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“To Abraham and his seed were the promises made…the law, which was four hundred and thirty years later, cannot annul the covenant that was confirmed before by God in Christ, that it should make the promise of no effect” (Gal. 3:16,17).

Was the law given to put discouragement into the hearts of the people? No. Go back to Abraham, and we shall see what else was taught by the giving of the law.

There was a promise to Abraham of a righteous inheritance. God had pledged His own existence that there should be righteous men- whose righteousness should be equal to the righteousness of the law.

But here was the law in awful majesty. There could be no righteousness gotten out of it. Now put two things together: the law is so holy that no man can get any righteousness out of it; but God had sworn that there should be men who would have all the righteousness that it demands. Therefore the very giving of the law showed the people that there must be another way of getting that same righteousness.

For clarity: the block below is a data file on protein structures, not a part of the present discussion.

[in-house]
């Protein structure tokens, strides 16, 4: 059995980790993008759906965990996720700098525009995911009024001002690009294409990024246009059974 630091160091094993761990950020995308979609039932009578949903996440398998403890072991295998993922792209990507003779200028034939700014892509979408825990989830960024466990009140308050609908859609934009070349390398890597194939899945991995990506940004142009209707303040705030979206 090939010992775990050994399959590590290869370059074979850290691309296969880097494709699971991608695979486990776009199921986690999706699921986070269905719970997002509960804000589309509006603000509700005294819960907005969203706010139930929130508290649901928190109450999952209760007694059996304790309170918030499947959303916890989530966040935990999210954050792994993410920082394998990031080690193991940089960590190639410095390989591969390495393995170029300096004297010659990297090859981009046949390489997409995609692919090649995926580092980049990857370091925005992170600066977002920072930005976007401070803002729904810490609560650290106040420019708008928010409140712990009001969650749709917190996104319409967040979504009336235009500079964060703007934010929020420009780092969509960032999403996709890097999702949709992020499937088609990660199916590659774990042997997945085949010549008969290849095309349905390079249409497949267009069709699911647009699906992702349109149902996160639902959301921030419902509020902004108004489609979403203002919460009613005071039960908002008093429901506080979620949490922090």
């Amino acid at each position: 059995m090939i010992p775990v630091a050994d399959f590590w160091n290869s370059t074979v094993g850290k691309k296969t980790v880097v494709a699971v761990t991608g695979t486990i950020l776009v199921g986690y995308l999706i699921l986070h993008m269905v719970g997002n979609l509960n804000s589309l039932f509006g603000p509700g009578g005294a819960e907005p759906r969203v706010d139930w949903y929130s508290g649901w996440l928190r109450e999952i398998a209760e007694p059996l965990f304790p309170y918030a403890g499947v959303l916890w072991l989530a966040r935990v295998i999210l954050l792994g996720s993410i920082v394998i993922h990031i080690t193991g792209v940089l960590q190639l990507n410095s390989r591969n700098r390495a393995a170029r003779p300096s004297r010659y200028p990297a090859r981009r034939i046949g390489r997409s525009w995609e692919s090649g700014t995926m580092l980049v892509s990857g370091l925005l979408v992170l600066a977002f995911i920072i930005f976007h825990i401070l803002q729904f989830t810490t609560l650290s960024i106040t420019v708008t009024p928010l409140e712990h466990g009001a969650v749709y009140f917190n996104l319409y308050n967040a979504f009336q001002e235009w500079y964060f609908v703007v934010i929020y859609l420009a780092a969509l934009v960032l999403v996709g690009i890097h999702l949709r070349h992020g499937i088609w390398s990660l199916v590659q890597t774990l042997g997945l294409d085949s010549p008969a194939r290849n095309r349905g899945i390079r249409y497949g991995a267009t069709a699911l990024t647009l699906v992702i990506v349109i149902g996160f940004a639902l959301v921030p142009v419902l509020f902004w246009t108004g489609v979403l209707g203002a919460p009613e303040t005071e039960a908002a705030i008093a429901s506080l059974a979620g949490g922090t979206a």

The One who gave the law was the One who brought them out of Egypt, who swore to Abraham that he and his seed should be righteous through Christ. So there was a super abundance of grace. That is acted out every time there is a sinner converted. Before his conversion he has not realized the sinfulness of his sins. Then the law comes in and shows him how awful those sins are, but with it comes a gentle voice of Christ in whom there is grace and life.

Shall we go about mourning and sighing, saying our sins are so great that God cannot forgive? It is God who shows us our sins. By His law, He drives the sins home to our hearts and then that sins abounds in the proportion that it should. It was small in our eyes before; but He makes us see it as He sees it. No matter how great are the sins, there is grace much more than enough.

Waggoner, General Conference Bulletin, 1891, No. 9

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